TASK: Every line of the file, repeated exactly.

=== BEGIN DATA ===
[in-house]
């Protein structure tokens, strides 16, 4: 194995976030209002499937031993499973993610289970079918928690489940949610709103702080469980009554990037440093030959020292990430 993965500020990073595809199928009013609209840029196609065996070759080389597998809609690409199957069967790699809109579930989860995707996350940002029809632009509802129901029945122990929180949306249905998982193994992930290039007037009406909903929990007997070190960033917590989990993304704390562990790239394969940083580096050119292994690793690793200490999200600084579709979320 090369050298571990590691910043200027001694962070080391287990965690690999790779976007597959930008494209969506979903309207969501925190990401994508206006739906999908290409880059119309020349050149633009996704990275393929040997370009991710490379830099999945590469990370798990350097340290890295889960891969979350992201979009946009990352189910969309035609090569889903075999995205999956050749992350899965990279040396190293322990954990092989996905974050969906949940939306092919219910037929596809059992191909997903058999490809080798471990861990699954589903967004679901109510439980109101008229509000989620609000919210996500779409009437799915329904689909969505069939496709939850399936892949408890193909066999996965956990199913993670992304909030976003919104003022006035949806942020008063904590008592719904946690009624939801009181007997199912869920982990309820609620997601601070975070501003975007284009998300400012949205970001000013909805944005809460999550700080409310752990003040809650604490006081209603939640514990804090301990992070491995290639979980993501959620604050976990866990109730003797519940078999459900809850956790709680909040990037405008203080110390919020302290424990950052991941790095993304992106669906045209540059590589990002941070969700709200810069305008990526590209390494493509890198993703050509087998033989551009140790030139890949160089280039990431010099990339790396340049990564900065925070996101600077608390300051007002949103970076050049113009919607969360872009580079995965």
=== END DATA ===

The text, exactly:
[in-house]
């Protein structure tokens, strides 16, 4: 194995976030209002499937031993499973993610289970079918928690489940949610709103702080469980009554990037440093030959020292990430 993965500020990073595809199928009013609209840029196609065996070759080389597998809609690409199957069967790699809109579930989860995707996350940002029809632009509802129901029945122990929180949306249905998982193994992930290039007037009406909903929990007997070190960033917590989990993304704390562990790239394969940083580096050119292994690793690793200490999200600084579709979320 090369050298571990590691910043200027001694962070080391287990965690690999790779976007597959930008494209969506979903309207969501925190990401994508206006739906999908290409880059119309020349050149633009996704990275393929040997370009991710490379830099999945590469990370798990350097340290890295889960891969979350992201979009946009990352189910969309035609090569889903075999995205999956050749992350899965990279040396190293322990954990092989996905974050969906949940939306092919219910037929596809059992191909997903058999490809080798471990861990699954589903967004679901109510439980109101008229509000989620609000919210996500779409009437799915329904689909969505069939496709939850399936892949408890193909066999996965956990199913993670992304909030976003919104003022006035949806942020008063904590008592719904946690009624939801009181007997199912869920982990309820609620997601601070975070501003975007284009998300400012949205970001000013909805944005809460999550700080409310752990003040809650604490006081209603939640514990804090301990992070491995290639979980993501959620604050976990866990109730003797519940078999459900809850956790709680909040990037405008203080110390919020302290424990950052991941790095993304992106669906045209540059590589990002941070969700709200810069305008990526590209390494493509890198993703050509087998033989551009140790030139890949160089280039990431010099990339790396340049990564900065925070996101600077608390300051007002949103970076050049113009919607969360872009580079995965």